Barbarians at the gates: Vagabond Opera ignites West Vancouver Library
Portland’s Vagabond Opera played tasteful, sedate, opulent-to-the-point-of-self-asphyxiation West Vancouver—and it was a big hit.
Portland’s Vagabond Opera admitted, “it’s been a long time gone from BC”, so when the Jazz Fest decided to stage this irreverent Balkan Gypsy, Steampunk hewn extravaganza of a band, where do you think they put them? The Vogue? Ironworks?
How about The West Vancouver Memorial Library?
That’s right, they played tasteful, sedate, opulent-to-the-point-of-self-asphyxiation West Vancouver. How that came to be is a story I’ll get to later because for those of you not familiar with Vagabond Opera, there are some things you need to know first.
“If you kiss a thief, count your teeth”
Vagabond Opera has been around for some 12 years, taunting audiences with its own brew of Euro, opera, glam, cabaret, er, something… they’re not easily defined. From the vintage clothing (a haberdasher’s dream come true) to the truly outrageous (and sometimes obscene) lyrics and finally to the first-rate performing—Vagabond Opera is a delightfully weird surprise.
Vagabond Opera opened with "Amor ti Vieta" ("Love forbids you") from the opera Fedora by Italian composer Umberto Giordano. Eric Stern, accordionist, founder, and leader of the band then berated the audience sitting near the paperback carrousels to feel free to grab a book—“maybe something by Joan Collins if you’re getting bored”—before launching into a Yiddish number, “If you kiss a thief, count your teeth”.
“If you kiss a thief…” is a grand tour that makes many ports of call along the way: My ears picked out quotes from Bach (“Toccata and Fugue in D Minor”), Brubeck (“Take Five”), Edvard Grieg (“In the Hall of the Mountain King”), and even the “Mission Impossible” theme from TV. And here, I also noticed how talented the players were in Vagabond Opera.
Cellist Skip Von Kuske performed an extended solo using a pedal looper. It allowed him to record the 5/4 “Take Five” rhythm on the fly, then add some fills, and finally improvise over his own multi-tracked recording. Using a looper isn’t hard to do, but it’s hard to do tastefully. Often what happens with this sort of technology is it turns the musician into a geek—a self-indulgent geek. In cellist Skip’s case, the looper was an extension first of his cello, and second of his soul.
“There was this girl…she can shoot an apple with her toes”
Eric capitalized on the virtuosity of his players by having Skip on cello and Sammy on tenor saxophone go head to head in a musical cage match (with the audience egging them on). Of course it was more than vulgar theatrics. Sammy, for example, was a treat because, whether or not he was playing, he was always inside the music ready to jump in on a moment’s notice (owing in no small part to his rock solid rhythm). Just listening to them re-ignited my passion for music.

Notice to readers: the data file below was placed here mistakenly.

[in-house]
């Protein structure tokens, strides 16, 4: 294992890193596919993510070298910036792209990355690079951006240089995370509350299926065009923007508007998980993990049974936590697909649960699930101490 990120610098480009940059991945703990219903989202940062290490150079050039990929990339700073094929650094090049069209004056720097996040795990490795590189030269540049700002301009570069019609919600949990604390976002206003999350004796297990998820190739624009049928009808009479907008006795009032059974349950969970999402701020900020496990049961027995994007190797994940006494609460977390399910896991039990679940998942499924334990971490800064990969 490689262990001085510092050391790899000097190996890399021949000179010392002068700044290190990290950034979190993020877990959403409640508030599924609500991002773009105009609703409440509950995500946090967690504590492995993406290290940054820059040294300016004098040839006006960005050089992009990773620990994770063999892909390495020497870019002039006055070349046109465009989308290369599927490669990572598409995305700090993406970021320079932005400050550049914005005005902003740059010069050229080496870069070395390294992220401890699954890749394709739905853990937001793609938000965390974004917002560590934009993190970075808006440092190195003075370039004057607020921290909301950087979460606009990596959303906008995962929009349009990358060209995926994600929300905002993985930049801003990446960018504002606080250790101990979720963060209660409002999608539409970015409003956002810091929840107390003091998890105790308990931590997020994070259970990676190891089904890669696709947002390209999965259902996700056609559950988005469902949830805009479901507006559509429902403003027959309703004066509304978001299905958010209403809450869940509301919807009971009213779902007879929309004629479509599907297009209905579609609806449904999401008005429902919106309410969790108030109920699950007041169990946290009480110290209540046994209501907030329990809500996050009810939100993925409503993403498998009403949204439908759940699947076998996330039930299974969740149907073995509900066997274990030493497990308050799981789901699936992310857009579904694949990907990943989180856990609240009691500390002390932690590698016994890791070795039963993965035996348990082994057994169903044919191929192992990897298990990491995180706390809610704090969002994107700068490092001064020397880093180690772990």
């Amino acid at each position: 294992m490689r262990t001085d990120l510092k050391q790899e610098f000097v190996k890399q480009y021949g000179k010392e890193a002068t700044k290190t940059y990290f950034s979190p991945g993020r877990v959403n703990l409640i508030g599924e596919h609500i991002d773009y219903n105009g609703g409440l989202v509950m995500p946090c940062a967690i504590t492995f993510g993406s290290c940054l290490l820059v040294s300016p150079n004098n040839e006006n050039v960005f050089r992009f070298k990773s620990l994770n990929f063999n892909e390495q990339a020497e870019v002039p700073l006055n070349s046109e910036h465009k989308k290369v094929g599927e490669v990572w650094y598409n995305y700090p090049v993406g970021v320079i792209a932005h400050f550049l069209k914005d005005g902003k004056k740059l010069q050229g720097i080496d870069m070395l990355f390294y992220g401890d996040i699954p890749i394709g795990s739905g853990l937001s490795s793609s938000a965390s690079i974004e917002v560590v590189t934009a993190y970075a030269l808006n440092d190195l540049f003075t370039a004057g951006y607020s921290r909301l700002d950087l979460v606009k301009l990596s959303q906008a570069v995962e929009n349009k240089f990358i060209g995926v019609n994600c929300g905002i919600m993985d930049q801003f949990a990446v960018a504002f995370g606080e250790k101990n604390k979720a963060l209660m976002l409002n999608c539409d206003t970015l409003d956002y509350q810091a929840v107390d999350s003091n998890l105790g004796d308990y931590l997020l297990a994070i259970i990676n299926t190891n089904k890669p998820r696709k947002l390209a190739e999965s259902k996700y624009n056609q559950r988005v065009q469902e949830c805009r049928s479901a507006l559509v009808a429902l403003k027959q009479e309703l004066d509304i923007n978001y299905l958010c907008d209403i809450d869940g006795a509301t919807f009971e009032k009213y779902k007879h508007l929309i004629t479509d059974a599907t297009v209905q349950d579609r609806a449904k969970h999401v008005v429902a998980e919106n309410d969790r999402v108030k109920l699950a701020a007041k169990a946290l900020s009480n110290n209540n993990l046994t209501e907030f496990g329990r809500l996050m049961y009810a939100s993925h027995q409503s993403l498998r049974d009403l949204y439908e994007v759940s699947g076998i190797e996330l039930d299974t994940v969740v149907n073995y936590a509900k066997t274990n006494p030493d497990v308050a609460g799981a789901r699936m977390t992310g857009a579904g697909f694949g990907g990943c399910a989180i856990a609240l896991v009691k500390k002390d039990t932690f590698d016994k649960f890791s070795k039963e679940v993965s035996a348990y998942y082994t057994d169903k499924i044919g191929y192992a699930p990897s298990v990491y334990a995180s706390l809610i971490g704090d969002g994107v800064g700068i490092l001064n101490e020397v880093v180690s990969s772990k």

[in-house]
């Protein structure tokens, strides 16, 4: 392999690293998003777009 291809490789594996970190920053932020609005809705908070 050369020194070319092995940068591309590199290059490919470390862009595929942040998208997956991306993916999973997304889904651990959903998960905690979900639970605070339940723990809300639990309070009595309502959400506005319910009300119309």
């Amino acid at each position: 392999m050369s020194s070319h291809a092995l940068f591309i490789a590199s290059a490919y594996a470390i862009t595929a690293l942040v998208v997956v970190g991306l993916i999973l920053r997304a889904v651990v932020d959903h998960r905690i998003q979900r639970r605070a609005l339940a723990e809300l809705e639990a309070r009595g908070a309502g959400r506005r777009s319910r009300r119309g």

“I wish I was Marlene Dietrich”
When introducing songs Eric Stern kind of looked like a circus barker, but he’s the ideal band leader from the audience’s point of view. As he introduce “I wish I was Marlene Dietrich”, he scanned the Main hall vamping away on his accordion. Suddenly he stopped and asked, “Do you have to use proper grammar in a library?” But before we could identify what the grammar offence might be, he corrected himself using the past subjunctive form: “I wish I were Marlene Dietrich”. Either way, it’s clearly the band’s party piece, and by the end of the evening it was well on the way to joining my desert island collection.
Collaboration and community
Fiona Black, Director of Programming at the BlueShore Financial Centre for the Performing Arts at Capilano University explained to me that the North Shore Jazz Festival “is basically a satellite series done in partnership with the bigger festival”, meaning of course and the more famous TD Vancouver International Jazz Festival. Fiona added, “We are careful to vary our programming with the main festival and not compete but rather complement each other. World Music and Blues have been popular genres in North Shore Jazz”.
North Shore Jazz has just completed its 13th season and its 8th season with The West Vancouver Memorial Library. When Vagabond Opera performed there the hall was packed, but I wanted to know more about how it came to be that the library was hosting Jazz concerts—for free. David Carson, Communications and Event Coordinator at the Library explained that the Library has philanthropist Robert Leslie Welsh to thank for that. In 2001, Welsh bequeathed 2.2 million dollars to the Library stipulating that it be earmarked for music. To date, the Library has endowed its listening room with CDs, sheet music (including the procurement of all the orchestral scores belonging to the now-defunct CBC (Toronto) Radio Orchestra Library), a capital project for the construction of the 120-seat Welsh Concert Hall, and of course to host free concerts.
David was quick to mention that their own concert series (running every third Friday of the month between September and June) sees high attendance with concerts appealing to all ages. Hearing Vagabond Opera was a treat and while it was wild and weird, the happy crowd at the Library in West Vancouver got the best of both worlds: whacky fun music in an venue that has built its reputation on building community.